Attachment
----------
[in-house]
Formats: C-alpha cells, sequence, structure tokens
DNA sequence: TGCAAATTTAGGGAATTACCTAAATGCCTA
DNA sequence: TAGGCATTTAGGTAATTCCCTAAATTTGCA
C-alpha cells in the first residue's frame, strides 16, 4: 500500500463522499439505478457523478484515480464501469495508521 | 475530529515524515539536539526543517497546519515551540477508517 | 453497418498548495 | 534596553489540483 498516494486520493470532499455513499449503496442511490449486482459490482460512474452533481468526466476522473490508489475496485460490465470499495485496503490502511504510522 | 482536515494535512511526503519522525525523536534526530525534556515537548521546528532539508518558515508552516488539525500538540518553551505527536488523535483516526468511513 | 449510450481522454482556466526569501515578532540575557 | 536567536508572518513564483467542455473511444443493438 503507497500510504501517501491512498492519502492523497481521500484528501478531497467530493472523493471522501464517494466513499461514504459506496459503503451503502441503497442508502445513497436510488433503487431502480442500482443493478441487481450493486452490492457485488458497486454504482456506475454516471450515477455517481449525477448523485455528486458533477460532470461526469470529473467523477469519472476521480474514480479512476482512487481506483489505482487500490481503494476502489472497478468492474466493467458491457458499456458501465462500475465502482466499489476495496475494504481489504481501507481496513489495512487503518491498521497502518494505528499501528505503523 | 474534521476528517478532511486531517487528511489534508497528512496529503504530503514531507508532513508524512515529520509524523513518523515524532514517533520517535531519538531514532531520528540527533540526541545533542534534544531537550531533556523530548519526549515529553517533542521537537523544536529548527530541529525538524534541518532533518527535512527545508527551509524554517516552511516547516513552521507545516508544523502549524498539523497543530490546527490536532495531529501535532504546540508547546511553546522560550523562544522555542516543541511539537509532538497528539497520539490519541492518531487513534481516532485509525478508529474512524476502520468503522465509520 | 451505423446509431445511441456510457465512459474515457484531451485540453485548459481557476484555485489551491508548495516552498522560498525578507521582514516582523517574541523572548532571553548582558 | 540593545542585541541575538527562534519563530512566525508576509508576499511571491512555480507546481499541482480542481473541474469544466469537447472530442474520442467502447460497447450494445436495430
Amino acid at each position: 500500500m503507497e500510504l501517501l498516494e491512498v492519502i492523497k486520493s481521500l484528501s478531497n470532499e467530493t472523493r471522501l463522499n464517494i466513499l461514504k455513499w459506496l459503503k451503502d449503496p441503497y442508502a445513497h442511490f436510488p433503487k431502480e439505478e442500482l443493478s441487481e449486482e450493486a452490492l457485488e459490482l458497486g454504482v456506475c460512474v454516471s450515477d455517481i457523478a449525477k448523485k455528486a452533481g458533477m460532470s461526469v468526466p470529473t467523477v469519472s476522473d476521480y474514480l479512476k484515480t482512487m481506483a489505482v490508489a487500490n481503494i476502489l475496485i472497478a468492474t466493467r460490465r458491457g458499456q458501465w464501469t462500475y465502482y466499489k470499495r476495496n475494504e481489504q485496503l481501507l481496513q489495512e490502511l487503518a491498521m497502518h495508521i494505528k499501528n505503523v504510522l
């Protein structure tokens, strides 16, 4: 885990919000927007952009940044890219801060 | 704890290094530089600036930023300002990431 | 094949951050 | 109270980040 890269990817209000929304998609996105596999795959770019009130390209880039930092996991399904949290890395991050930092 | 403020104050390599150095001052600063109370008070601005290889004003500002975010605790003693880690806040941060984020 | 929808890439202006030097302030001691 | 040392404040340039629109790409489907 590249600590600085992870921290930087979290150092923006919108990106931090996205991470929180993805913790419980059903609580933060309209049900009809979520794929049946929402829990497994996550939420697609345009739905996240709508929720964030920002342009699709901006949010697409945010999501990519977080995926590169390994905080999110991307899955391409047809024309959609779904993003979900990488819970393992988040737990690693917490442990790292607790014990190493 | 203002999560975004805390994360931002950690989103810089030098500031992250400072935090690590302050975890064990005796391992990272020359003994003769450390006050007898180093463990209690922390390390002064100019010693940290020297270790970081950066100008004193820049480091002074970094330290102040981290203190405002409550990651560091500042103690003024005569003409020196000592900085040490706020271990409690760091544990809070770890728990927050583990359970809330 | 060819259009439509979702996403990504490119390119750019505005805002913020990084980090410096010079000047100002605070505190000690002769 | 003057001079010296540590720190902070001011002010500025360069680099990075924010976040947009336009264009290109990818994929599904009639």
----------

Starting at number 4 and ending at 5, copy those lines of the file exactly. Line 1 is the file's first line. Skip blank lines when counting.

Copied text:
DNA sequence: TAGGCATTTAGGTAATTCCCTAAATTTGCA
C-alpha cells in the first residue's frame, strides 16, 4: 500500500463522499439505478457523478484515480464501469495508521 | 475530529515524515539536539526543517497546519515551540477508517 | 453497418498548495 | 534596553489540483 498516494486520493470532499455513499449503496442511490449486482459490482460512474452533481468526466476522473490508489475496485460490465470499495485496503490502511504510522 | 482536515494535512511526503519522525525523536534526530525534556515537548521546528532539508518558515508552516488539525500538540518553551505527536488523535483516526468511513 | 449510450481522454482556466526569501515578532540575557 | 536567536508572518513564483467542455473511444443493438 503507497500510504501517501491512498492519502492523497481521500484528501478531497467530493472523493471522501464517494466513499461514504459506496459503503451503502441503497442508502445513497436510488433503487431502480442500482443493478441487481450493486452490492457485488458497486454504482456506475454516471450515477455517481449525477448523485455528486458533477460532470461526469470529473467523477469519472476521480474514480479512476482512487481506483489505482487500490481503494476502489472497478468492474466493467458491457458499456458501465462500475465502482466499489476495496475494504481489504481501507481496513489495512487503518491498521497502518494505528499501528505503523 | 474534521476528517478532511486531517487528511489534508497528512496529503504530503514531507508532513508524512515529520509524523513518523515524532514517533520517535531519538531514532531520528540527533540526541545533542534534544531537550531533556523530548519526549515529553517533542521537537523544536529548527530541529525538524534541518532533518527535512527545508527551509524554517516552511516547516513552521507545516508544523502549524498539523497543530490546527490536532495531529501535532504546540508547546511553546522560550523562544522555542516543541511539537509532538497528539497520539490519541492518531487513534481516532485509525478508529474512524476502520468503522465509520 | 451505423446509431445511441456510457465512459474515457484531451485540453485548459481557476484555485489551491508548495516552498522560498525578507521582514516582523517574541523572548532571553548582558 | 540593545542585541541575538527562534519563530512566525508576509508576499511571491512555480507546481499541482480542481473541474469544466469537447472530442474520442467502447460497447450494445436495430